With radio, as the three or four of you know, I host the morning show. In the past, I’ve announced a lot of games in several sports at different levels. If there’s a huge new story going down, I go on the air. During the flood of 2008, I was on the air for six days straight.
That was, now that I think about it, ten years ago. We’re coming up on my 10th anniversary of doing the morning show on WJOB. That’ll be in a little over a month – on September 24th. Time flies when you’re talking shit.
So for these last ten years, when you think of WJOB, perhaps you think of me. I wear WJOB on my sleeve and on my forehead. When I go to Strack & Van Til’s, like I did a couple of hours ago, and I’m waiting my turn at the deli counter, I wear WJOB.
“Are you JED?”
“You don’t know me, but I listen every morning. My sister is married to your cousin, Mark Rex. Love the show.”
And then we talk about how Alexis and I saw Mark and Diane Rex in Scottsdale recently and spent a day drinking and laughing. This conversation with Diane's sister would have never happened if it wasn’t for WJOB. It defines me.
Actually, let me be a little more specific for the three or four of you. WJOB radio defines me. Now we come something completely different is happening. Let’s call it “WJOB video,” for now.
WJOB video is the thing that is happening that I didn’t expect to happen. With radio, you see, most of the people who listen, listen to me. We take in about 75% of our revenue off of our morning show. That’s just how it is.
Now, as we migrate to live video, there has been much the same trend – until recently. When we started Facebook Living the morning show, I got way better numbers than any of the other shows that we Facebook Lived. We started Facebook Living in May, 2016, and that trend held steady for about a year.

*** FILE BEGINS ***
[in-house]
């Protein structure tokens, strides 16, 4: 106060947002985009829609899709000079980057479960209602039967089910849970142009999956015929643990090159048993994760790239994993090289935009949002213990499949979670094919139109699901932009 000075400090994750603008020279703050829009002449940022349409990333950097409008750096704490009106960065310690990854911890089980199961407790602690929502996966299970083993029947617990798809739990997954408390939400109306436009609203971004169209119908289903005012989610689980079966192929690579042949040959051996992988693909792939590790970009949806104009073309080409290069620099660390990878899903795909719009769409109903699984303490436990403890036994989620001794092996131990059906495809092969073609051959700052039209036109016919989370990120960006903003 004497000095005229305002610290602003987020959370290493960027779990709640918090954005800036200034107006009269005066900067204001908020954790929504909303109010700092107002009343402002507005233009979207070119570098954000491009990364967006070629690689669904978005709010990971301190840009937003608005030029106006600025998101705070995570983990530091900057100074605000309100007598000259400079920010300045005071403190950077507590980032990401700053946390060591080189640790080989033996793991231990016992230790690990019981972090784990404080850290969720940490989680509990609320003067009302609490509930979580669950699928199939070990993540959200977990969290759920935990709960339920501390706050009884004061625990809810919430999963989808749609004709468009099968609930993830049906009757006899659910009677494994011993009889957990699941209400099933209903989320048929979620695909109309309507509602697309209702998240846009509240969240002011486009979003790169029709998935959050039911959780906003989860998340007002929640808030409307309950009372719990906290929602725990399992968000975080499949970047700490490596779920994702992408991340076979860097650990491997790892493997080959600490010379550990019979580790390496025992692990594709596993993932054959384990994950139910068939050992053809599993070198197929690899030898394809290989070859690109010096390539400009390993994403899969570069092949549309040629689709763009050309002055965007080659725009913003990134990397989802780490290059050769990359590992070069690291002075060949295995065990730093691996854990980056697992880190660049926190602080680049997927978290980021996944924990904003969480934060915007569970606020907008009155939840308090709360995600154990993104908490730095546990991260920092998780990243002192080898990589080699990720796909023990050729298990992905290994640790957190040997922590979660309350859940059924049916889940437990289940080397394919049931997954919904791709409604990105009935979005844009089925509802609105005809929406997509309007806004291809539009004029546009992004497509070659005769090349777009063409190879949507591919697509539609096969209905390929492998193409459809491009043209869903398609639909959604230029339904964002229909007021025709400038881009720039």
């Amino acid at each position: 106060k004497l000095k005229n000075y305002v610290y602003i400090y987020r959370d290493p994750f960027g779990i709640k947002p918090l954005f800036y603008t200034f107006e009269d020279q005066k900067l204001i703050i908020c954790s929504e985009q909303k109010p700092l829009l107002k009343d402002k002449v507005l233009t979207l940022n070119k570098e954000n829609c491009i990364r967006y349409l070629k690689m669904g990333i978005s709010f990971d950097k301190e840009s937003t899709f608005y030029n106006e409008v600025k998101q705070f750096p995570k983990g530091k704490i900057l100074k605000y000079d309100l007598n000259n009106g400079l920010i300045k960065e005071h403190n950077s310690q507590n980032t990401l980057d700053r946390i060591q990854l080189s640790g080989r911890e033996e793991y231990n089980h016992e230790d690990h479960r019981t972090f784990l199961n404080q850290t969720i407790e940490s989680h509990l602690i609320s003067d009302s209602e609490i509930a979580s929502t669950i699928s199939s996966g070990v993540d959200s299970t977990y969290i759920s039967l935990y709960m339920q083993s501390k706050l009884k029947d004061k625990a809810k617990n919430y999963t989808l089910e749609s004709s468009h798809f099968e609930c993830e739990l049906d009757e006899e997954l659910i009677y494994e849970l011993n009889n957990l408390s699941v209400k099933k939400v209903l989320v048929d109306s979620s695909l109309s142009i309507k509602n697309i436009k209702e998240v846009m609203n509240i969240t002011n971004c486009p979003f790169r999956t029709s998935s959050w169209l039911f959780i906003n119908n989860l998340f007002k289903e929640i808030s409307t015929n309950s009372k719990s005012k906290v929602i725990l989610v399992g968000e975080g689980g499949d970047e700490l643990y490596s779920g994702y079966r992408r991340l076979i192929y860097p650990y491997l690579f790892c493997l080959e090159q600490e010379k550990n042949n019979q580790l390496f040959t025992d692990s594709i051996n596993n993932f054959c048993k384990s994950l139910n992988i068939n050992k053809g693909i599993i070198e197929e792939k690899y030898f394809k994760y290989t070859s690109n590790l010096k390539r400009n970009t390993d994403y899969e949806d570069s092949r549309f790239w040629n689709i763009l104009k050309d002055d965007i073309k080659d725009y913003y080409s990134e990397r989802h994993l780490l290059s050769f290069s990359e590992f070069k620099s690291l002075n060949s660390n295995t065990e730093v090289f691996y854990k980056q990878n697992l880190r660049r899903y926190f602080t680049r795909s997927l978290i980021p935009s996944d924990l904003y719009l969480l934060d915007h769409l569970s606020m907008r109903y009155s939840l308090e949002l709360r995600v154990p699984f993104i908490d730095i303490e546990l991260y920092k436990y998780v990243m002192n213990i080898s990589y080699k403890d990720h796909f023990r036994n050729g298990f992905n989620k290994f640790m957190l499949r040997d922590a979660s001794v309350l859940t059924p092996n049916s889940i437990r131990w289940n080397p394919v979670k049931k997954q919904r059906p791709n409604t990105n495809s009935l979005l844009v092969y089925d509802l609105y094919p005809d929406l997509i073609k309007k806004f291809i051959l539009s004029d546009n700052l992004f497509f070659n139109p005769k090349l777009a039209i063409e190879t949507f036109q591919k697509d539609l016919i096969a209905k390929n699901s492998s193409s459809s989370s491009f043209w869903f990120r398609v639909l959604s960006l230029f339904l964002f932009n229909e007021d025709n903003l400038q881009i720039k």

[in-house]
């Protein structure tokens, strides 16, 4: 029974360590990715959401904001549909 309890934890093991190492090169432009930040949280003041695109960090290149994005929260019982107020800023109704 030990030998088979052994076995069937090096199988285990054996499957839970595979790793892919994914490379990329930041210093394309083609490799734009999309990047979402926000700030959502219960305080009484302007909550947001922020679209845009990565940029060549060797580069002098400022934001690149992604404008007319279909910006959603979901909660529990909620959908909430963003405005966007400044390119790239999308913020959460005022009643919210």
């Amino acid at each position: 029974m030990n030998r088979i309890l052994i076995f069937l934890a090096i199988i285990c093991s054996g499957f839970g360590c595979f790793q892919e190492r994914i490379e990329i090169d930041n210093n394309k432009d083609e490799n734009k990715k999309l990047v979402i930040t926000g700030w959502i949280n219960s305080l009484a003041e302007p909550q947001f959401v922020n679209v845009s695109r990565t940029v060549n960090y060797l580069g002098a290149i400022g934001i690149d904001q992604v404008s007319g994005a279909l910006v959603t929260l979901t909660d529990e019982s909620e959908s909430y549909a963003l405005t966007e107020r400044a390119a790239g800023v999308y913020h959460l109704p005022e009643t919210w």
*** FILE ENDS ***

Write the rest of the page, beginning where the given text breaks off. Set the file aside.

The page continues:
Recently, something different is happening. We do three, four, up to eight live videos in a day on our Facebook feed. We’ve surpassed two million views total, and we get more than 50,000 each week.
And you know what? It’s not all about me. Then who is getting the views, if it’s not me?
The answer is easy – everybody.
- Ron Harlow and Tony Panek invite guests in for their afternoon show, and they often outpace my morning interviews with their afternoon interviews.
- Sam Michel recently did an in-studio interview with Highland baseball coach John Bogner – 4,000 views.
- Ryan Walsh announced a Cal Ripken World Series game from Optimist Park last night – 5,000 views.
- Rick Kubic and Kat Marlow announced the Pierogi Fest parade 5,000 views.
- iRaise Radio with Crystal O’Brien and Just Damion do a show on Tuesdays at 6pm – 1800 views on average.
- Debbie Wargo goes out and covers Napleton River Oaks Honda announcing the winner of a new Honda Civic Coup giveaway – 3,000 views or so.
My show? I usually get about 10,000 views a week for the morning show… and maybe 4,000 or so on JED in the Money segments and other things.
That’s, say, 14,000 views out of the total of 50,000 per week. In other words, look at it like this. When we hired a consultant not too long ago, he was able to take a look at the numbers and figure that more than 75% of our total listenership came from my morning show. Don’t ask why.
This 75% of total listenership compares favorably to the share of our total revenue. About 75% of our revenue on radio comes from the morning show.
But look at what’s happening with video. For about a year, about 60 to 70% of the views came from me. Now, it’s, as we just saw, 28% Maybe these numbers are warped by all of the parades and festivals going on, and the youth baseball that we’re doing at Optimist Park.
But I don’t think so. I sense a different trend. I can’t necessarily explain what it is or why it is happening, but it is happening. Whereas I lead the radio… whereas when many of you think of WJOB, you first think of me, this, I believe, is not the case when it comes to WJOB video.